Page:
China passes new national security law for Hong Kong to stop ‘terrorism’, pro-democracy leaders quit
China’s parliament has passed national security legislation for Hong Kong, setting the stage for the most radical changes to the former British colony’s way of life since it returned to Chinese rule almost 23 years ago.
- The legislation prohibits acts of secession, subversion, terrorism and collusion with foreign forces
- It is expected to carry a maximum penalty of life in prison
- Pro-democracy leaders, including Joshua Wong, announced that they were stepping down
The legislation prohibits acts of secession, subversion, terrorism and collusion with foreign forces to endanger national security.
Tam Yiu-Chung, Hong Kong’s sole representative to the Standing Committee of the National People’s Congress, confirmed the law had been passed on Tuesday morning.
He said punishments would not include the death penalty, but did not elaborate on further details, such as whether the measures could be applied retroactively.
“We hope the law will serve as a deterrent to prevent people from stirring up trouble,” Mr Tam said.
“Don’t let Hong Kong be used as a tool to split the country.”
The legislation, which is yet to be published, pushes Beijing further along a collision course with the United States, Britain and other Western governments.
They have said that it erodes the high degree of autonomy the global financial hub was granted at its July 1, 1997 handover.
The law comes in response to pro-democracy protests in Hong Kong, which began last year and recently re-emerged after the easing of coronavirus lockdown measures.
The US began eliminating Hong Kong’s special status under American law on Monday, halting defence exports and restricting the territory’s access to high technology products.
Hong Kong chief executive Carrie Lam, speaking at her weekly news conference, said it was not appropriate for her to comment on the legislation as the meeting in Beijing was still ongoing, but referenced Washington’s actions.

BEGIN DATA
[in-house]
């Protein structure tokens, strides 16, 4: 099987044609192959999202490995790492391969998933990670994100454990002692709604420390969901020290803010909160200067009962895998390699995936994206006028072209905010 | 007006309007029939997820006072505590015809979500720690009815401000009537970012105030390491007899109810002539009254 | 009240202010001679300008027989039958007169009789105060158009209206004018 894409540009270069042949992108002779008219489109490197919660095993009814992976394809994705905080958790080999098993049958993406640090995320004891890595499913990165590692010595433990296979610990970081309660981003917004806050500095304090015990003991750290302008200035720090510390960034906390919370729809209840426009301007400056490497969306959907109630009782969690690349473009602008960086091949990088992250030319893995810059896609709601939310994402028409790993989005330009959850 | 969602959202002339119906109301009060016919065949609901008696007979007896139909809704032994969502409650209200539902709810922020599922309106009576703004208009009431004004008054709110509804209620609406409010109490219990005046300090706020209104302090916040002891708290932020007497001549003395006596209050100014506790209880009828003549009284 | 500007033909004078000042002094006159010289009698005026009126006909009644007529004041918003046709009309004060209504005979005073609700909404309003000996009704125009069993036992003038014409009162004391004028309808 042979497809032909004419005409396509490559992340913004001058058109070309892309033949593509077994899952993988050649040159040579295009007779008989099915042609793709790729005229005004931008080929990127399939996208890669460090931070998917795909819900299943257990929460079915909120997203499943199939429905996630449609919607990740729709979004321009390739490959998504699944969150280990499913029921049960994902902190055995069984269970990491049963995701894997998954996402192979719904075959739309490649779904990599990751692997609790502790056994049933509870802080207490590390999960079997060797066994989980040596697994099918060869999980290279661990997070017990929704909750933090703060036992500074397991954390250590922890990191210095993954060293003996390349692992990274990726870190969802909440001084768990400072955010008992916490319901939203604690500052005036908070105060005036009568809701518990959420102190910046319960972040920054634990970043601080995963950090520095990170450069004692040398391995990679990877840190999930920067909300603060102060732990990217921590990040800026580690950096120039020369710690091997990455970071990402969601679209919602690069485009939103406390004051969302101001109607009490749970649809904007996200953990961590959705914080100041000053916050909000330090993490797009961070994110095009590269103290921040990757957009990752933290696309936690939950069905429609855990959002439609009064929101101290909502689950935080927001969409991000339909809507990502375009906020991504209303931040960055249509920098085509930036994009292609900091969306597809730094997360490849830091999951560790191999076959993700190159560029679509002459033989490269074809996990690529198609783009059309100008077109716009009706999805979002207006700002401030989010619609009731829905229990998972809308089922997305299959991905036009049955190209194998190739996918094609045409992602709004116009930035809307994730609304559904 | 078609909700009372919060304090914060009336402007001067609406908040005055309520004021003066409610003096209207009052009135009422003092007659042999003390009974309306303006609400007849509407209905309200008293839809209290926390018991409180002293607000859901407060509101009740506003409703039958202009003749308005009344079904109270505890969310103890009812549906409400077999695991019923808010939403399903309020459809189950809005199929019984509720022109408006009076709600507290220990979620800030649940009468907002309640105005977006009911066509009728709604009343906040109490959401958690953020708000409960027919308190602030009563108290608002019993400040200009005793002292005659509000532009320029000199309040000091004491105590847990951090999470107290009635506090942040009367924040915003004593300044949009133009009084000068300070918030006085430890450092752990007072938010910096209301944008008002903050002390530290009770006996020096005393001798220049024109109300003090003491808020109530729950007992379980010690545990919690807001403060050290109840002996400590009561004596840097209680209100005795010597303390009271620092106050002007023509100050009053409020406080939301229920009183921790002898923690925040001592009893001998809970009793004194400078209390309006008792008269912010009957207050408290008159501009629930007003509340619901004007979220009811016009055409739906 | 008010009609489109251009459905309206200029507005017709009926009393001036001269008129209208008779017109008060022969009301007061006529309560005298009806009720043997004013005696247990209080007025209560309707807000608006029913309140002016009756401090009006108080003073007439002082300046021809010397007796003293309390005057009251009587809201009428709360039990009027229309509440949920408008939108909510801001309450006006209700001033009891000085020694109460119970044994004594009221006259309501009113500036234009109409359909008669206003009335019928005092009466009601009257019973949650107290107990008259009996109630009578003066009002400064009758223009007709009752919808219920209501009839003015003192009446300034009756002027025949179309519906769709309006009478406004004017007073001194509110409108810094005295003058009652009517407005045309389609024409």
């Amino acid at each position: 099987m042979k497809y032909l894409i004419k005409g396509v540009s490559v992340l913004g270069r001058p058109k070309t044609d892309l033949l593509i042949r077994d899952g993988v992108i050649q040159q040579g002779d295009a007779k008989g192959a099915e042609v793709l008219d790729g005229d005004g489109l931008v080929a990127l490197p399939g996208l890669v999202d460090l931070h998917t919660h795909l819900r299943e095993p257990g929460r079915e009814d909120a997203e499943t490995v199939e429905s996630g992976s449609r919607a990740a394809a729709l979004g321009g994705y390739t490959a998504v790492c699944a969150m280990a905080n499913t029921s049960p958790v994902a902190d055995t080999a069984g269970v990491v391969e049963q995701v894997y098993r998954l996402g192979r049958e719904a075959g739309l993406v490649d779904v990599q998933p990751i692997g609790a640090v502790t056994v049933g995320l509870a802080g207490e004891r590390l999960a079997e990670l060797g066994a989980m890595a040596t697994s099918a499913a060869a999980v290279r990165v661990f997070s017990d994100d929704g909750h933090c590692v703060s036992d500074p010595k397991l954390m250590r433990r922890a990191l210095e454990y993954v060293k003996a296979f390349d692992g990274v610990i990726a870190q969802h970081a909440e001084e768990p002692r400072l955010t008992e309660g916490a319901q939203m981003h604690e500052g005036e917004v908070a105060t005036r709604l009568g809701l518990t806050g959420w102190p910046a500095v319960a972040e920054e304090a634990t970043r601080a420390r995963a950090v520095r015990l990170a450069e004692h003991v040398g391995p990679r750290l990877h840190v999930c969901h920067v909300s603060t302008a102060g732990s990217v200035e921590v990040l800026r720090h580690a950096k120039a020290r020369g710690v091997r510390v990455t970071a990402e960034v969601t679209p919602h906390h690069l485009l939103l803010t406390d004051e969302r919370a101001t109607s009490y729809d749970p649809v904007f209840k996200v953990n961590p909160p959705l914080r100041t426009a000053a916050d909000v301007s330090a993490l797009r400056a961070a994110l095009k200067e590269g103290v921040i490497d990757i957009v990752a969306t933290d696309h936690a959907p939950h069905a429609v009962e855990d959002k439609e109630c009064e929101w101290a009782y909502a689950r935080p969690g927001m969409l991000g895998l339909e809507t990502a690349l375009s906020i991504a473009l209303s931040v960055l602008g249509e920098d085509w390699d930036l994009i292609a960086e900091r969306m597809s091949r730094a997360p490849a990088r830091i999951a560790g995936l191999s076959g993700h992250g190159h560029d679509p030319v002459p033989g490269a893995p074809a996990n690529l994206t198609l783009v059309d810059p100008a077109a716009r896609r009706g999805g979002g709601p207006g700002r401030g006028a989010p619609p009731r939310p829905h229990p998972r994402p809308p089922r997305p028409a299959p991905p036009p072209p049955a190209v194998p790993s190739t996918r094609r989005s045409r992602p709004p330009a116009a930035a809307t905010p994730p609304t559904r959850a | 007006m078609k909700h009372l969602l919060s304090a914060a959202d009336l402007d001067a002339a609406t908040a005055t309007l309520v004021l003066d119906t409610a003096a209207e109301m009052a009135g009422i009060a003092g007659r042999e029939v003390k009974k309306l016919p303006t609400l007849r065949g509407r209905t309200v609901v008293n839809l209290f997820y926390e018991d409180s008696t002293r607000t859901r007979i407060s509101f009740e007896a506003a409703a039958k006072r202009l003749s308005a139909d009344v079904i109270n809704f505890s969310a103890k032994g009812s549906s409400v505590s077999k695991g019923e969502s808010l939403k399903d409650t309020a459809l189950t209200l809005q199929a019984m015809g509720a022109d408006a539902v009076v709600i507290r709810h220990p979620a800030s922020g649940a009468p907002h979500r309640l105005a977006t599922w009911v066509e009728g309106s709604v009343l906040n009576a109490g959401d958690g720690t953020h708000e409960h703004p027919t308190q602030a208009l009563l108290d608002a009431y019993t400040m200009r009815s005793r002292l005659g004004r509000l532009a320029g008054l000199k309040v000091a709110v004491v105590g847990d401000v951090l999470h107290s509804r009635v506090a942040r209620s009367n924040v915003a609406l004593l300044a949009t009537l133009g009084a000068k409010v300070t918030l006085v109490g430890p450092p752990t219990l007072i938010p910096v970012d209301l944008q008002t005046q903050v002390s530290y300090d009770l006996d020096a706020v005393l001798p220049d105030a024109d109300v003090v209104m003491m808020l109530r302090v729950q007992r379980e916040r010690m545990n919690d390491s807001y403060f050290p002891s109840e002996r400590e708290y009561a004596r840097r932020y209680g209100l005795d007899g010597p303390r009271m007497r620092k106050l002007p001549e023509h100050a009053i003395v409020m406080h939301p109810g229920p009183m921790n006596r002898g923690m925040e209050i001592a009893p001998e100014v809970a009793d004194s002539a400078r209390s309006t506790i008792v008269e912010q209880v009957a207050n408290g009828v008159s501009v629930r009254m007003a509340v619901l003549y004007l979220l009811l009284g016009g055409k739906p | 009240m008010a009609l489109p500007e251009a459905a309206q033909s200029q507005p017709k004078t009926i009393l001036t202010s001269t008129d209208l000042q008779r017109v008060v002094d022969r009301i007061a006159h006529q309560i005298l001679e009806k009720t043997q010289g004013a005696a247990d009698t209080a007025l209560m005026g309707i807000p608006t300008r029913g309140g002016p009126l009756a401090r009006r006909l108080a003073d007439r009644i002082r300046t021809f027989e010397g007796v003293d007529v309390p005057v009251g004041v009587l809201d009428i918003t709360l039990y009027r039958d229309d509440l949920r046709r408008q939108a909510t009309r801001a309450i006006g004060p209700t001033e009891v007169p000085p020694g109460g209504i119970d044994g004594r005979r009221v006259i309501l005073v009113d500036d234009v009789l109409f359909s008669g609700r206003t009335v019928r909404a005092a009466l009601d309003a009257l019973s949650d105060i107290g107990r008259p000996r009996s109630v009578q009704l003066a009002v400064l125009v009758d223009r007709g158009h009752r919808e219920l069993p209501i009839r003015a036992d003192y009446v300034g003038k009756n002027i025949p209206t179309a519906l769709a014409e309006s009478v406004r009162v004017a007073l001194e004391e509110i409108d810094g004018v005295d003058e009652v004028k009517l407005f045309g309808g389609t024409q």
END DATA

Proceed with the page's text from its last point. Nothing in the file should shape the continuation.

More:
“No sort of sanctioning action will ever scare us,” Ms Lam said.
This month, China’s official state agency Xinhua unveiled some of its provisions, including that it would supersede existing Hong Kong legislation and that the power of interpretation belongs to the Chinese parliament’s top decision-making body, the National People’s Congress Standing Committee.
Beijing to open Hong Kong ‘security office’
Judges for security cases are expected to be appointed by Ms Lam. Senior judges now allocate rosters up through Hong Kong’s independent judicial system.
The South China Morning Post said Xinhua would publish details of the law on Tuesday afternoon and Hong Kong officials would gather at Beijing’s top representative office in the city later in the day for a meeting on the legislation.
Authorities in Beijing and Hong Kong have repeatedly said the legislation is aimed at a few “troublemakers” and will not affect rights and freedoms, or investor interests.
The law comes into force as soon as it is gazetted in Hong Kong, a move which is seen as imminent.
Police have banned this year’s planned July 1 rally on the anniversary of the 1997 handover, citing coronavirus restrictions.
It is unclear if attending the rally would constitute a national security crime if the law came into force by Wednesday.
Around 4,000 police officers are on stand-by for if the demonstration goes ahead, according to The South China Morning Post.
Pro-democracy leaders quit
Shortly after Beijing passed the legislation, Demosisto leaders Joshua Wong, Nathan Law and Agnes Chow announced they were stepping down from the pro-democracy group because of fears they would be the “prime target” of the new security measures.
Mr Wong, who said the measures marked “the end of Hong Kong that the world knew before”, called on Twitter for the international community to “speak up”.
Fiona Hui, an Australian Hongkonger living in Adelaide, said she hoped the Government would now consider issuing special visas in light of Beijing’s crackdown.
“Hong Kong people would like help in applying for humanitarian permanent visas in Australia,” said Ms Hui, who arrived in Australia in 2004.
“I am aware that the Government has formed a special committee in discussing the possible solutions.”
But Melbourne-based Junxi Su, of the pro-Beijing Federation of Chinese Associations, praised the measures as a way of guaranteeing a “stable” Hong Kong, while ensuring its economic development.
“Safeguarding one country, two systems is important; Hong Kong is a part of China, and issues relating to Hong Kong are also related to China,” Ms Su said.
“The solution to the Hong Kong issue is to guarantee Hong Kong’s long-term stability, not to criticise [the way of achieving it].
Japan’s top government officials said the development was “regrettable” and of “deep concern” because it undermined the credibility of the “one country, two systems” formula of governance.
“We will continue to work with the countries involved to deal with this issue appropriately,” said chief cabinet secretary Yoshihide Suga.
Britain has said the security law will violate China’s international obligations and the 1997 handover agreement, which promised Hong Kong a high degree of autonomy for 50 years under a “one country, two systems” formula.
Earlier this month, the European Parliament passed a resolution saying the European Union should take China to the International Court of Justice in The Hague if Beijing imposed the law.